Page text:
The world is full of cynics, my mother used to say.
I lamented this in my youth, but now, I can see their point: you’d better be on guard, which is perhaps what mom was getting at. None of this makes it easier to deal with suspicious clients, the type who think you only call when you want to sell them something.
Advisors and clients need to be on the same page – or better, on the same team – if they want to get anything done. Suspicious minds spoil the deal. If you’re experiencing this kind of trouble with a client, our linked article has some advice to share on improving communication and trust with skeptical customers.
There’s something about calling these days: perhaps it’s the prevalence of telemarketers and other annoying insects. If a client thinks you only call to raid the wallet, try employing other means of communication. There’s plenty at hand: emails, texts, even traditional letters. You can arrange informative e-seminars, send a regular newsletter or even just have lunch. If you’re in touch all the time – and always with something useful – your client’s hackles won’t get all out of place when you sometimes phone them up.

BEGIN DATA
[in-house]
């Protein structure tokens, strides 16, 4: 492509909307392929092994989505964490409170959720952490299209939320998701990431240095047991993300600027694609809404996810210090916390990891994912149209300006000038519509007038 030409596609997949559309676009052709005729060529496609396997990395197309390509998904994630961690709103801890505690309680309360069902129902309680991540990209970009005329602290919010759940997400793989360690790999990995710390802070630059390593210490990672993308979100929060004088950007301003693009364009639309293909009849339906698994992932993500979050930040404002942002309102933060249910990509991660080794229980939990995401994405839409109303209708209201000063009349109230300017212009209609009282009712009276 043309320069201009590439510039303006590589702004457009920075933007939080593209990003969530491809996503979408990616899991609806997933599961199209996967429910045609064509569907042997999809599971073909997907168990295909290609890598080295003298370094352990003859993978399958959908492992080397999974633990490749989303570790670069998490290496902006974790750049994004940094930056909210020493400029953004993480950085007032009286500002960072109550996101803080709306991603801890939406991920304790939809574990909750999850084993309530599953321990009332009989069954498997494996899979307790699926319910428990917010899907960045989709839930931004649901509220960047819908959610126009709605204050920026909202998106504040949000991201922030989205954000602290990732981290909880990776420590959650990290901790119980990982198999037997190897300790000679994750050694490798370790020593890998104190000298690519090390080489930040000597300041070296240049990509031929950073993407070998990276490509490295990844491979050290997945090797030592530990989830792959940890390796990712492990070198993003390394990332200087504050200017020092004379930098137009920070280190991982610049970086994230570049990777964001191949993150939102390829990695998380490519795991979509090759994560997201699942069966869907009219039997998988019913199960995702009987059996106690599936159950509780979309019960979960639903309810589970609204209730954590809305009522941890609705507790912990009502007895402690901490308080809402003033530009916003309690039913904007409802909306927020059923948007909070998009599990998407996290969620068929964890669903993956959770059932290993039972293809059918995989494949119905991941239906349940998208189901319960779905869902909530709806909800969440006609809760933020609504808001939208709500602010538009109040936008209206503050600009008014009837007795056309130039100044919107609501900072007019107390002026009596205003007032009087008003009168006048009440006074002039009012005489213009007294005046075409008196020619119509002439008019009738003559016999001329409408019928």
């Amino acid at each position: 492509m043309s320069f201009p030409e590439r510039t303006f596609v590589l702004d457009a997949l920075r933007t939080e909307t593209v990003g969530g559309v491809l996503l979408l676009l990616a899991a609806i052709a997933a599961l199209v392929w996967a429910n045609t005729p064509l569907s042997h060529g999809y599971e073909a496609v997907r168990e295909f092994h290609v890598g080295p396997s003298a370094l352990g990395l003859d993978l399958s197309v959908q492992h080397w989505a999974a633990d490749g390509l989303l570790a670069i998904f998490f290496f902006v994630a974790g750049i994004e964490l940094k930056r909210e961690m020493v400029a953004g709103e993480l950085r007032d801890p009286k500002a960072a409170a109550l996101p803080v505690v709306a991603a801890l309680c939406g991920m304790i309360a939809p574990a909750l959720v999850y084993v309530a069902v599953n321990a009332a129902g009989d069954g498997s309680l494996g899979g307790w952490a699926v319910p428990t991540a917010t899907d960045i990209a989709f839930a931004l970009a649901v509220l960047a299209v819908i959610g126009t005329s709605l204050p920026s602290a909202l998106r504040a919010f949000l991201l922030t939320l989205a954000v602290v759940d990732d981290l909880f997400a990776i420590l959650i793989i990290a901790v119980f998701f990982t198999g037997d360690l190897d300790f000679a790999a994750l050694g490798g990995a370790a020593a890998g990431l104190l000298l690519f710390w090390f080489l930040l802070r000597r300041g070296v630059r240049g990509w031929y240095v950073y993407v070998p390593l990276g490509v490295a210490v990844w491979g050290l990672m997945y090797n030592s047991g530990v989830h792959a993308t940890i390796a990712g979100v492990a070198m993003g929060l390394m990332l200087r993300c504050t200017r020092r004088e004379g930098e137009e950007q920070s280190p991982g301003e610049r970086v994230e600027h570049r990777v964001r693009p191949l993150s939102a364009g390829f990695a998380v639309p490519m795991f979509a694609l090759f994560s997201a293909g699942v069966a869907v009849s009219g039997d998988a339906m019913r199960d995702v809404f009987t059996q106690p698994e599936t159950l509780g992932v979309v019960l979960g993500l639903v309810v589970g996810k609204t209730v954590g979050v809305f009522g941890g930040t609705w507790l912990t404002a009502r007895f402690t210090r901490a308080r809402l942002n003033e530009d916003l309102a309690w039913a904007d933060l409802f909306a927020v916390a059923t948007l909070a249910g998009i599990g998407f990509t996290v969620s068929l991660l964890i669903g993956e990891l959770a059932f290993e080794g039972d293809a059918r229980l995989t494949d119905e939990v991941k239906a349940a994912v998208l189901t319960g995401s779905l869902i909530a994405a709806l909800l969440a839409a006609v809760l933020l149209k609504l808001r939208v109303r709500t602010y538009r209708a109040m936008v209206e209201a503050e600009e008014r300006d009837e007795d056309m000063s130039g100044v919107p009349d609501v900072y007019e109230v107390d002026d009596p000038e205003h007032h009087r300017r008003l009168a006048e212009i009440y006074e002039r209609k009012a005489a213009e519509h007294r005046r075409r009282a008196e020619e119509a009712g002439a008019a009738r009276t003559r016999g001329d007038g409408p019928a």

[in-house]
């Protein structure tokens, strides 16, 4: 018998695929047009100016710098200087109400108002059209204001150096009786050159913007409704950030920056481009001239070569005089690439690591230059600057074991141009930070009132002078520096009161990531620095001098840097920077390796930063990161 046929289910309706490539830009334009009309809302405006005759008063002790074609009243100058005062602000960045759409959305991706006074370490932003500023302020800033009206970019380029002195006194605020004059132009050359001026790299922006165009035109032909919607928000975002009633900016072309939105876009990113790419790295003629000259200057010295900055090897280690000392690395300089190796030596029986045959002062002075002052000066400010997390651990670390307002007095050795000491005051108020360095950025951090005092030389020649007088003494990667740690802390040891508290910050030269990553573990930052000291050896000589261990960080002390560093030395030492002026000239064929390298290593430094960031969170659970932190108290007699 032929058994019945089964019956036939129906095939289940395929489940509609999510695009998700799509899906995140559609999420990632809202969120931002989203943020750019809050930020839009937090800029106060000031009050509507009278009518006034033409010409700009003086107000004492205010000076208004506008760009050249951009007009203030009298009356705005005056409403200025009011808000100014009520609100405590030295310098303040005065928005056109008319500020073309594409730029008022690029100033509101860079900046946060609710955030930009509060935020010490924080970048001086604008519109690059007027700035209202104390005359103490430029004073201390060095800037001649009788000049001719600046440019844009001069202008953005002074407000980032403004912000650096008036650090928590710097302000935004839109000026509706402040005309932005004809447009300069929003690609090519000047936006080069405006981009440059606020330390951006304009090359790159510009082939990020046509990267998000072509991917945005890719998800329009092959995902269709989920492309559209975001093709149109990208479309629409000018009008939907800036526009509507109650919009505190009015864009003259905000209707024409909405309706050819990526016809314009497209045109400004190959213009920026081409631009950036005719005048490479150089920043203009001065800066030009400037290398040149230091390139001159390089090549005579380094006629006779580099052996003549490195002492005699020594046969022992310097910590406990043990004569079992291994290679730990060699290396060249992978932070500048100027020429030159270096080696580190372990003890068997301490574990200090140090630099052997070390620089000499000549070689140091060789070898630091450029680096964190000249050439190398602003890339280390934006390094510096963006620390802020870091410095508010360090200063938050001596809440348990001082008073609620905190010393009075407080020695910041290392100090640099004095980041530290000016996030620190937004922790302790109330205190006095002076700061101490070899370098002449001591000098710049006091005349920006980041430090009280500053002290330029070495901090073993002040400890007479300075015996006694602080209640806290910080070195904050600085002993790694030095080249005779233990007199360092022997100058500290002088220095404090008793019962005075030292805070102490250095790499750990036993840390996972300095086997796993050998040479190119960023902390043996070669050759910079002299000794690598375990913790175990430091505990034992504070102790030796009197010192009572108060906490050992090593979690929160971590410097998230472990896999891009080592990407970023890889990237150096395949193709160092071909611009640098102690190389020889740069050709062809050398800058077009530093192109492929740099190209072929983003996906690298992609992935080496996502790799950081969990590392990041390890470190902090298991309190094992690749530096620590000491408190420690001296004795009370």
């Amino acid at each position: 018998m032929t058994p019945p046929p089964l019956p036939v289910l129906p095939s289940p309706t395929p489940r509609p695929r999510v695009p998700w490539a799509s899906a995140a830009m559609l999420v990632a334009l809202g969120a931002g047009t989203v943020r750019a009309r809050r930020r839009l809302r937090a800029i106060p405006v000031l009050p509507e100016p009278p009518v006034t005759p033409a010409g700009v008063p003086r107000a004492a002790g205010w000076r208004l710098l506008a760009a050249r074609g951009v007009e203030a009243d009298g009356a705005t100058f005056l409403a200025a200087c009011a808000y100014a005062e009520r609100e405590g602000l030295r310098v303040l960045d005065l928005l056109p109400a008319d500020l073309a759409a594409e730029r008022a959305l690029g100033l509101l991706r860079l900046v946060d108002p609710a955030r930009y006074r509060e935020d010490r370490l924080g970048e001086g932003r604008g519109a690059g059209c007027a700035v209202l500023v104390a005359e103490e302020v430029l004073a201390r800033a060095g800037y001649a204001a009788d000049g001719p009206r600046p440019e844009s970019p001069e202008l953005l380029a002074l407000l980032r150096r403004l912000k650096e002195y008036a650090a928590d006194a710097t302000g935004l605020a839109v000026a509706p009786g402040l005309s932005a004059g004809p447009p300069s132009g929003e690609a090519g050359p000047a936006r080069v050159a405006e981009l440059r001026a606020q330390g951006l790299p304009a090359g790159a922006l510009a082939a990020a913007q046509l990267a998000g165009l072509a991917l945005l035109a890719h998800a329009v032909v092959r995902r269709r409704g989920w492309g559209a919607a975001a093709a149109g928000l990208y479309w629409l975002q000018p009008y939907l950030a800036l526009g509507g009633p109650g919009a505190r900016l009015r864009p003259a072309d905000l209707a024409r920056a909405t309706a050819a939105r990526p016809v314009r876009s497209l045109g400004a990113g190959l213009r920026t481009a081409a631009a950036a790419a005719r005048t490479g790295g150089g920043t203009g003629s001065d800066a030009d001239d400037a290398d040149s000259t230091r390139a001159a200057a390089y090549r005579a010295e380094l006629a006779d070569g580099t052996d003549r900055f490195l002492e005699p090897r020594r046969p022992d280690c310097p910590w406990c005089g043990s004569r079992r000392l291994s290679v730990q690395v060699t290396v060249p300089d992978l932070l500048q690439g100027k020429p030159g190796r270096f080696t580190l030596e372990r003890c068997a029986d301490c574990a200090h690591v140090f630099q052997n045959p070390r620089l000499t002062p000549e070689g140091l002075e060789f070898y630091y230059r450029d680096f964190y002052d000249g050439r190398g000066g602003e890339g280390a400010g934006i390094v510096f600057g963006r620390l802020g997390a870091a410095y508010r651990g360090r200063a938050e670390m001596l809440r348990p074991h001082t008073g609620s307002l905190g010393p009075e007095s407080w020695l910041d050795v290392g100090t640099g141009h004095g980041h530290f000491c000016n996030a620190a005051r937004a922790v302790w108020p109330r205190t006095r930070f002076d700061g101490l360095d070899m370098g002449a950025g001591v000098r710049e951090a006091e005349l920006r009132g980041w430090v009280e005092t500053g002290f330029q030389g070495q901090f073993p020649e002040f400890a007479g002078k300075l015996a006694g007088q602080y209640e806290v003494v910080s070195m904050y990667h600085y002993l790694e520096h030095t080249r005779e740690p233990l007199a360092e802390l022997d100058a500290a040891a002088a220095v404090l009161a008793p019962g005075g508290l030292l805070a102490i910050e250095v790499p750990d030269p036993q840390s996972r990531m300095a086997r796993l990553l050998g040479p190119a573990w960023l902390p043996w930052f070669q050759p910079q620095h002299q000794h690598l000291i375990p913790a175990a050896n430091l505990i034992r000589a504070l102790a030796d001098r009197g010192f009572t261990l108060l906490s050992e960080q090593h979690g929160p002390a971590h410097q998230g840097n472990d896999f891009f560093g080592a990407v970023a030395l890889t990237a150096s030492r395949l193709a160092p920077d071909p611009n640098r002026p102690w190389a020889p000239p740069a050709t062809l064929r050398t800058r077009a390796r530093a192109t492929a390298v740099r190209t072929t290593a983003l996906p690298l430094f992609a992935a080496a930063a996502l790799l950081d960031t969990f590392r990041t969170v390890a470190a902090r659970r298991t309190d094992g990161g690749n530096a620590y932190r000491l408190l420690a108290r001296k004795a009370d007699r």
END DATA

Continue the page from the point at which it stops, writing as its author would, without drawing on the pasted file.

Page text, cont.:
Your communiques should include a nice mix of topics – don’t undermine your approach by concentrating solely on new products. Educational information is usually welcomed: if your company produces a newsletter (and I hope it does) that analyzes political news, financial movements and legislative and tax affairs (a bit of lifestyle news doesn’t hurt), be sure your clients are recipients. E-versions are nice for clients addicted to phones or tablets, but some still prefer a hard copy. Be sure you clients are receiving your missives in a format they enjoy.
For more information, please read:
When Clients Think You Only Call When Selling Something | ThinkAdvisor